Statue of Liberty

I blew into NYC last week.  And then I blew right back out.

I think that sounds really cool, the blowing in and out of NYC.  Makes me sound like I do it all the time.

But I don’t.  I barely go to New York.  Last time I was there was ten years ago.  This is practically a sin.  New York City is NEW YORK CITY, right?  An iconic place.  An American iconic place.  I should be ... Continue reading »

La Grange, IL train station

I get away from the beach madness of Southern California in the summer to the quiet countryside of Western Illinois.   But it takes me longer to get from Newport Beach to Macomb than it takes me to get from LA to Paris.  This normally isn’t a problem.  The trip happens once at the beginning of the summer.  Then weeks later, at the end of the summer.

But this summer I had to leave Macomb right ... Continue reading »

The Snowman Who Could

It’s the oldest wish in the world.  Wanting snow in July.  Not just any July, but a July that is breaking all time heat records.

I love to visit snow.  In SoCal snow is but an hour away, so yes, that’s what we do.  We take day trips on Saturday up into the mountains and pretend we’re living back East.

I love snow at Christmas.  I positively adore snow on a ski trip, as I’m sure ... Continue reading »

My Summer Car

I have a new car back at home.  I love my car almost as much as I love my pets because I’m a Southern Californian and we love our cars inordinately.

But I’m on vacation now.  For six weeks I get to idle my time in the soft and green humidity of America’s heartland, far away from the sharp frenzy of the CA’s summer beach life.  And while I’m here, the buggy in the picture is my ... Continue reading »

Beach Red

Reading about winter clothes in Vogue, in the depths of a Midwest summer, has presented me with a challenge.  It turns out I’m supposed to wear red this winter and love it.   Oh, and by winter, Vogue means this fall.  Just so I’m clear.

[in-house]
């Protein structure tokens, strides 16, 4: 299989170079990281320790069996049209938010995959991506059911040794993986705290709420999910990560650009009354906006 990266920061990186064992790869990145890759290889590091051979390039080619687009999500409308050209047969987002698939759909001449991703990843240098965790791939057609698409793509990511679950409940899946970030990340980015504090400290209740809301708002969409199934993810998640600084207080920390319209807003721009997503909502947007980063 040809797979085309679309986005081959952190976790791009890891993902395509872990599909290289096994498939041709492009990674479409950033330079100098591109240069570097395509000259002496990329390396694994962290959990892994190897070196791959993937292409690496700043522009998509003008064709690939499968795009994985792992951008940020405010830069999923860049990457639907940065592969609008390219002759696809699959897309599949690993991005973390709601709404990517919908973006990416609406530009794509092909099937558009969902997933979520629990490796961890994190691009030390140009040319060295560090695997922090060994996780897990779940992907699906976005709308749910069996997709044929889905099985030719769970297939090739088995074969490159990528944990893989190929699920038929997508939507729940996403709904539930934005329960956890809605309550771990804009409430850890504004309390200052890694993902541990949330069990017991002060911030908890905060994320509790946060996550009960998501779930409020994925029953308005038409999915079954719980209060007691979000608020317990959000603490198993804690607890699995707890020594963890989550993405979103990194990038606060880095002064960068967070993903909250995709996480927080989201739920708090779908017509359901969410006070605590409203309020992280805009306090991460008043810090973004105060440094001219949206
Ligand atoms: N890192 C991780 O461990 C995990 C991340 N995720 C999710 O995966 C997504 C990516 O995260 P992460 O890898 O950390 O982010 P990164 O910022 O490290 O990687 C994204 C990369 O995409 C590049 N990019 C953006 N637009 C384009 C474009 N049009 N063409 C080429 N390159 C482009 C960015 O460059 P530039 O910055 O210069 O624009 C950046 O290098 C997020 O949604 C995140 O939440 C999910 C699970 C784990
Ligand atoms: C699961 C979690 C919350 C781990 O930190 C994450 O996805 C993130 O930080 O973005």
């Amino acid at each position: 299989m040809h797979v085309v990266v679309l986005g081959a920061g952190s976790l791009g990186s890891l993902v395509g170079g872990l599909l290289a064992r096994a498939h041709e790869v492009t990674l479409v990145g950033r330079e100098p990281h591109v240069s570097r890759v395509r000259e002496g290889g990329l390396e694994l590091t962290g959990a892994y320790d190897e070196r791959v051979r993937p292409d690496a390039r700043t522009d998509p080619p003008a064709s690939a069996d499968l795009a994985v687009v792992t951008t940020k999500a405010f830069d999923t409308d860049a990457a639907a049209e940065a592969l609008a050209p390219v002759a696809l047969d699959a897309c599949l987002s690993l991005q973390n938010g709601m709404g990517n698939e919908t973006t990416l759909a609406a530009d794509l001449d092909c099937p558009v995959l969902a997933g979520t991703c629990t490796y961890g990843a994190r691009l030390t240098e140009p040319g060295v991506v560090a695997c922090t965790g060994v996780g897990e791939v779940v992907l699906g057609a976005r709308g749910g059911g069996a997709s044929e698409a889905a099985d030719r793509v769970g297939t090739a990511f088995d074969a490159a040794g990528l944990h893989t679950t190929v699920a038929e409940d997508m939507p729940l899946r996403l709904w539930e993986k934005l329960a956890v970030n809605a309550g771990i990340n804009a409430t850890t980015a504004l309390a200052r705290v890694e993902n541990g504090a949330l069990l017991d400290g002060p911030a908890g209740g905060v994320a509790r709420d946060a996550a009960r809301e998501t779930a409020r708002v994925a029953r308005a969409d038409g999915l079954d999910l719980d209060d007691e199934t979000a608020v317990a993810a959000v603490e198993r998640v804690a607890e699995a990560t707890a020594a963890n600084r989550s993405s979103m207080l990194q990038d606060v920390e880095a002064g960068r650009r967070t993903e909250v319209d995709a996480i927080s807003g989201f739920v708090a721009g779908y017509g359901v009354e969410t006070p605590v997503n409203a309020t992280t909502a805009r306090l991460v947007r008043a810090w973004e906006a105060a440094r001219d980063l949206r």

This fall I’ll be in Paris.  In Paris, as all us American tourists have emblazoned on our brains like permanent dye, one wears black.  Not red.   Just ask me about the time I got ... Continue reading »

Orange Red Farm Door

I’m in this tiny town in Western Illinois and yesterday their monthly air raid siren went off.  It wailed long and strong.  Went on longer than the tsunami siren they’ve just installed at the end of the Balboa Peninsula.  And at the end, the sound even got creative.  Short and long and short again.

This morning a one- propeller plane flew over.  I haven’t heard an airplane in two weeks, let alone a propeller airplane.   I ... Continue reading »

Queen Anne's Lace

I just read the name of a recipe.  Pear Tart with Stilton Cheese and Cranberry Rash.  Cranberry Rash?  Ghastly.  Maybe they mean rasher, as in rasher of bacon.  Anything’s possible, just off the plane, train and automobile, getting from California to Illinois.

My head clears.  I look again.  Cranberry Relish.  The recipe is for Cranberry relish.

I hope the rest of my stay here goes like that.  My world upside down, but upside right if I read ... Continue reading »

Airports R not me, see.  That isn’t to say I think airports are you.  I’m just saying that, try as I might, try as I am zen-like in my approach to the airport experience, even during the disrobing section of the enterprise, try as I might remain cool and calm by doing my crossword puzzles, taking those strolls down the long, crowded corridors, pulling my laptop laden carry-on along with me, using the angry rest rooms which flush the toilet ... Continue reading »

Kitty and the Guest Bed

So, does your cat ditch you at night for the visitor?  Do your visitors appear in the morning with a triumphant grin and announce “Gosh, the cat slept with ME last night.”  Does your cat eschew loyalty and even good manners for the guest bed only when it is occupied by the guest?

Unfaithful little trollops, who do cats think they are? And furthermore, who does the guest think he is?  I know he feels ... Continue reading »

Chess Players

My father was chess champion of Pittsfield, Massachusetts when I was nine years old.  This was a defining event in my childhood.  Because I was the only kid in the house (and there were five others) who wouldn’t play chess with Dad.

Oh, he tried to teach me, but beyond the bait of the pieces being called fairy tale things like queen and  knight, the overriding issue was the fact that at the end, there would be a ... Continue reading »